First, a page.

Unfortunately oil prices are outside the group's control. As things stand the price of Brent crude is comfortably above BP's current breakeven point of $42. However, it spent much of the last year considerably below that level, and the market remains volatile and unpredictable. Fortunately costs are something the group can influence, and it's doing just that with a target of moving the cash balancing point towards an oil price of $35 a barrel. Without investment though, that will not be enough to secure long term future growth.

$25bn of planned disposals between 2020 and 2025 won't make earnings growth any easier. However, BP plans to use the proceeds to fund a major step up in its low carbon energy investments, rising from $500m a year at present to $5bn a year by 2030.

The new strategy calls for a twenty-fold increase in renewable generating capacity, big increases in biofuel and hydrogen output, increased focus on its petrol station convenience offering and continued investment in electric vehicle charging. Meanwhile the carbon intensity of the group's remaining oil & gas assets will fall.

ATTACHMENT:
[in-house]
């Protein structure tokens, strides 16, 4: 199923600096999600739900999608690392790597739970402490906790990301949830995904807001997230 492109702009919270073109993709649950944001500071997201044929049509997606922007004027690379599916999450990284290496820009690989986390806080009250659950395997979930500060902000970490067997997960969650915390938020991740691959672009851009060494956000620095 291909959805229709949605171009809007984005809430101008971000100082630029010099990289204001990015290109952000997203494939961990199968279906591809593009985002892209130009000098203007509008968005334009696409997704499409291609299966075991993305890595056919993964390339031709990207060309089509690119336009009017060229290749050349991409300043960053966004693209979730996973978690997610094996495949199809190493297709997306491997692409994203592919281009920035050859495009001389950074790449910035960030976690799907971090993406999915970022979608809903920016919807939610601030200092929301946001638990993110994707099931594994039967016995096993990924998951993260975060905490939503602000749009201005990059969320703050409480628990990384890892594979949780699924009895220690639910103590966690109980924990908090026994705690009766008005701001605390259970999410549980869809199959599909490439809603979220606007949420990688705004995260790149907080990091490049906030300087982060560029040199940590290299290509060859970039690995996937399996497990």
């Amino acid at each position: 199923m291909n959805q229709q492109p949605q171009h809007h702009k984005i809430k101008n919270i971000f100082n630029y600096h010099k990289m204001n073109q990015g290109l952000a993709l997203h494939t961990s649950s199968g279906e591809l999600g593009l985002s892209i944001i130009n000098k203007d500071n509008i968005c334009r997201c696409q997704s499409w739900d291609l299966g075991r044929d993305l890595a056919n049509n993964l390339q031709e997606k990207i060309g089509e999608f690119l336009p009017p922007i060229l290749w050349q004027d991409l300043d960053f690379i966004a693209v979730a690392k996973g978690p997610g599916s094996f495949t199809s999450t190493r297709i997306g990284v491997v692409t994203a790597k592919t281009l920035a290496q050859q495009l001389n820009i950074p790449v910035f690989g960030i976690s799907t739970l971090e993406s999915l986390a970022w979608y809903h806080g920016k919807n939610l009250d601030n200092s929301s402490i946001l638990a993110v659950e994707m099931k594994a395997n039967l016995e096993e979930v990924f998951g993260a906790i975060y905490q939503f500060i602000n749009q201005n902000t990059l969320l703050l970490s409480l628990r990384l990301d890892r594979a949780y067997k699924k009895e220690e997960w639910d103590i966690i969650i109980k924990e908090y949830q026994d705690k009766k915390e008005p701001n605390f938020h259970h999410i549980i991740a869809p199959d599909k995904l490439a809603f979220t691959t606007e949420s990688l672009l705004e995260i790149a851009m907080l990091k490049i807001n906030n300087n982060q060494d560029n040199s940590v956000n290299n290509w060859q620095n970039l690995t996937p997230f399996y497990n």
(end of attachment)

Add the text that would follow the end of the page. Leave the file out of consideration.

For all those efforts BP won't stop being an oil & gas company any time soon, and nor will the global energy mix be free of oil & gas products for years to come. The makes the oil price key to future success. Meanwhile investing in renewables will be expensive and in the short term will probably be a bit of a money pit. That could make the next few years tough for BP.

BP key facts

  • 12 month forward Price/Earnings ratio: 12.0
  • 10 year average 12 month forward Price/Earnings ratio: 12.2
  • Prospective dividend yield (next 12 months): 5.8

All ratios are sourced from Refinitiv. Please remember yields are variable and not a reliable indicator of future income. Keep in mind key figures shouldn't be looked at on their own - it's important to understand the big picture.

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Full Year Results

The Upstream division, which discovers and produces oil & gas, saw full year profits fall from $11.2bn a year ago to a $5.0bn loss in 2020. That reflects a 9.9% decline in production volumes, with the average selling price of the division's products falling 30.8%. Lower production largely follows certain asset disposals, with underlying production volumes down 3.5% due to reduced capital expenditure and hurricanes in the Gulf of Mexico.